Introduction by Chris Kornman
Pascual Reyes Flores has a small farm called El Guachipilin in the La Paz region of Southwestern Honduras, not so far from the city of Marcala to the north and the border to El Salvador to the south. Under 10 hectares of land used for corn and beans, plus about a hectare dedicated to coffee make up the bulk of the property, though lumber trees have recently been planted and the family also raises cattle. Pascual hopes to double his coffee acreage in coming years, as coffee is the main source of income for his family.
Until recently, Pascual’s coffee traded at commodity prices, but Ivan Vasquez, the Q-grader at the mill where Pascual’s coffee is hulled and prepped for export, recognized the high quality and offered the coffee to Royal. As with so many things, attention to detail in coffee cultivation and production can make the difference between “good enough” and “exceptional.” Some of the difference-makers at El Guachipilin are Pascual’s dedication to organic production (he’s also Fair Trade certified), hand-crank depulping, precision fermentation, and a unique drying setup that includes pre-drying on patios before extended drying on raised beds in a covered “greenhouse.” This solar dryer allows the coffee to dry slowly, evenly, and without risk of rain damage.
Green Analysis by Chris Kornman
Pascual is cultivating predominantly the Catuaí variety, a dwarf shrub with copious proliferation throughout the Americas. Originating from a hybridization of Caturra and Mundo Novo in Brazil, the coffee is resistant to wind and rain, relatively high yielding, can be planted more closely together than larger cultivars, and requires some precision in fertilization.
The Pache variety is a little less commonly seen. There are a few different variants, but all originally stem from naturally occurring Typica mutations; some have hybridized with Caturra. The variety was first observed in Guatemala.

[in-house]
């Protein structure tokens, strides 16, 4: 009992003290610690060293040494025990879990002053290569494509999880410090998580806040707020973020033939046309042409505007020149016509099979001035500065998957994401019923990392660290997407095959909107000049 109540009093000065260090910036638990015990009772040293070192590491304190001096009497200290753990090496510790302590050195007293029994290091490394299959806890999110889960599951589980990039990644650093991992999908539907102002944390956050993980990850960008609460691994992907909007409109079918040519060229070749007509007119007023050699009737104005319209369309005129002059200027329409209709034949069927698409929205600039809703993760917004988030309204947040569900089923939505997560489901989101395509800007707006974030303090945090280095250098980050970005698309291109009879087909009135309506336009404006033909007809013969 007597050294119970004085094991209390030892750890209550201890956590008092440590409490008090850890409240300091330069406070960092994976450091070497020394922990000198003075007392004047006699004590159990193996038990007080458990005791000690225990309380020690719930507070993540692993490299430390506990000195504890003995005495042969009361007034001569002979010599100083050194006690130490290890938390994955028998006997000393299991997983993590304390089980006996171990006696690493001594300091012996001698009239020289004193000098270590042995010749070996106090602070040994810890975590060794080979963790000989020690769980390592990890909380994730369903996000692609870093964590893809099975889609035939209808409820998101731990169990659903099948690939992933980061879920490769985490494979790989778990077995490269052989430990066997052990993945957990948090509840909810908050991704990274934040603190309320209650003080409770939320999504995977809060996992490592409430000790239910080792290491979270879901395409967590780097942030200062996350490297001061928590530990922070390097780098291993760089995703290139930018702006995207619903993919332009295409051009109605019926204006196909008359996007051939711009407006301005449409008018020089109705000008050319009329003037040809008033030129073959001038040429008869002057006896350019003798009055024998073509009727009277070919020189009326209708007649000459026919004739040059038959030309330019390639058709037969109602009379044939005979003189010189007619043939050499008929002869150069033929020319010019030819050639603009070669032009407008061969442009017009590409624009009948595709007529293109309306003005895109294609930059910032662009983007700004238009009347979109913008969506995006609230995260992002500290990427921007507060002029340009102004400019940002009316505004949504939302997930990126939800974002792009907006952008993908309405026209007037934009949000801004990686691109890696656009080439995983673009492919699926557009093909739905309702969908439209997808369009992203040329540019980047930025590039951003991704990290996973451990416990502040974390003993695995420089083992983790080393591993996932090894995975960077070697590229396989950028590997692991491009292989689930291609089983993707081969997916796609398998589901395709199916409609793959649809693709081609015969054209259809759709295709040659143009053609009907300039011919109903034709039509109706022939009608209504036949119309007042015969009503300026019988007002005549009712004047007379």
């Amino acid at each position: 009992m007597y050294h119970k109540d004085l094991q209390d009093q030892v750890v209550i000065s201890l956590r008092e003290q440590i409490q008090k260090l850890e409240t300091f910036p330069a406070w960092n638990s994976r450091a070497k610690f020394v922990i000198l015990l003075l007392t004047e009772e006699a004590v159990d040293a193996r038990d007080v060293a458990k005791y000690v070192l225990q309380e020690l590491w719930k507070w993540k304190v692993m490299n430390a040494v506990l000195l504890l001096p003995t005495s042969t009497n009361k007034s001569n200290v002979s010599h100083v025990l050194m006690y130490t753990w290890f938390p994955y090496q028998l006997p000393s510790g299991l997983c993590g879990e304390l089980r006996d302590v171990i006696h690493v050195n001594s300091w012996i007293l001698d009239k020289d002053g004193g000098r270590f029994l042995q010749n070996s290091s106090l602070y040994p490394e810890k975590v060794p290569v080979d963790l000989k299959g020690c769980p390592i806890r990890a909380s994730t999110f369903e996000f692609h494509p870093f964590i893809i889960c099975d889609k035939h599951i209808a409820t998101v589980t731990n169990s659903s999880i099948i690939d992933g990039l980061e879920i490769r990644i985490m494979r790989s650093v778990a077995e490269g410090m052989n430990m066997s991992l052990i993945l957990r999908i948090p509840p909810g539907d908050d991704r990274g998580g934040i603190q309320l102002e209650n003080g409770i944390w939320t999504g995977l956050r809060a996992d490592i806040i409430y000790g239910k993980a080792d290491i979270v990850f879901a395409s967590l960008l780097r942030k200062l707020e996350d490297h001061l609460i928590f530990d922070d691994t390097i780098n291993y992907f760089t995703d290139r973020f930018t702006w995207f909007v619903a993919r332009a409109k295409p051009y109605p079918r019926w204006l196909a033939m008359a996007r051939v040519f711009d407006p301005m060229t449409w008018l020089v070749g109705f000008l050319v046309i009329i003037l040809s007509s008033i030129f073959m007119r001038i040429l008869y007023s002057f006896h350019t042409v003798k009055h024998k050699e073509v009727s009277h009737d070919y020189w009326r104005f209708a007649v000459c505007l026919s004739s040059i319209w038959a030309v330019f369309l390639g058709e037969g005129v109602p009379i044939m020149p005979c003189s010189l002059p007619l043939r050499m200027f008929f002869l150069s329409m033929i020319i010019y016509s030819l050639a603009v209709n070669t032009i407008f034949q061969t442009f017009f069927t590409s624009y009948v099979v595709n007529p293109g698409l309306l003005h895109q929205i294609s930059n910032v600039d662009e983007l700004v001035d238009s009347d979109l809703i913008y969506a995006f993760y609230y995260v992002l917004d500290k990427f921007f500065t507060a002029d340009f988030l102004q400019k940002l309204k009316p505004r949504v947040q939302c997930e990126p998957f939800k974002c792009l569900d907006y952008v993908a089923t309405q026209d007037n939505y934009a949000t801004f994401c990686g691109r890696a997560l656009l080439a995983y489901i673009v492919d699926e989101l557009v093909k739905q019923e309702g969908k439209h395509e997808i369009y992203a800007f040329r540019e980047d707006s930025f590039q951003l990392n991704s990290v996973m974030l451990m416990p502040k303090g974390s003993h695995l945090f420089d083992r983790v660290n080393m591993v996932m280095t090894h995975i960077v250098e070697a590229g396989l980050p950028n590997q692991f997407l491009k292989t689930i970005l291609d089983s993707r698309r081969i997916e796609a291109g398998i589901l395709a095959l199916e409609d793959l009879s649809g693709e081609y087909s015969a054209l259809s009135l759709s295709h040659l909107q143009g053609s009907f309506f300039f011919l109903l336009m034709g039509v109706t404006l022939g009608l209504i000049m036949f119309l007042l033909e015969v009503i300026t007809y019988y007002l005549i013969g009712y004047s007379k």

This lot consists of coffee of pretty large screen size, roughly 80% above screen 17. The density and moisture are fairly average looking, while the water activity seems to be a little higher than normal.
Roast Analysis by Jen Apodaca
This is a nice coffee that took to heat well and delivered some very nice cups on the table. PR-0315 is a more gentle approach increasing heat only after the rate of rise dropped below 4 degrees per 30 seconds, which at 6 minutes into the roast, is well into the Maillard reaction. A slight increase in temperature to 2.75 gas carried us through second crack and to the end of the roast. This roast was not received as well as our second roast because of the muted acidity and general flatness in the cup.
Our second roast, PR-0316, was much quicker in total duration and really shined on the cupping table in comparison with notes of milk chocolate, orange marmalade, honey, and apple butter. At the beginning of the roast we increased the gas from 2.5 to 3.0 gas and adjusted the flame down as the roast progressed. Our total duration was 10:05 minutes which was 2 minutes faster than the previous roast, but our post crack development was slightly longer and was 26.6% of the total roast time. The ColorTrack of these two roasts were nearly identical, but the flavor profile was quite different.
Brew Analysis by Evan Gilman
For this Honduran coffee, we ended up pitting Chemex against Kalita for the two roasts we had at our disposal. Immediately below, you can see our Chemex brews of each roast: the buttery and more soluble PR-0316 and the sugary, resonant PR-0315. Take a gander below and see if you can spot some differences in the way these two roasts extracted.
Not only did two similar roasts of the same coffee bring about different notes on the cupping table, two filter methods brought out completely different sides of this coffee as well. Kalita tended to bring out clear and popping acidic notes in the coffee, and ended up being my personal preferred method for this coffee. Take a look below for more detailed preparation notes.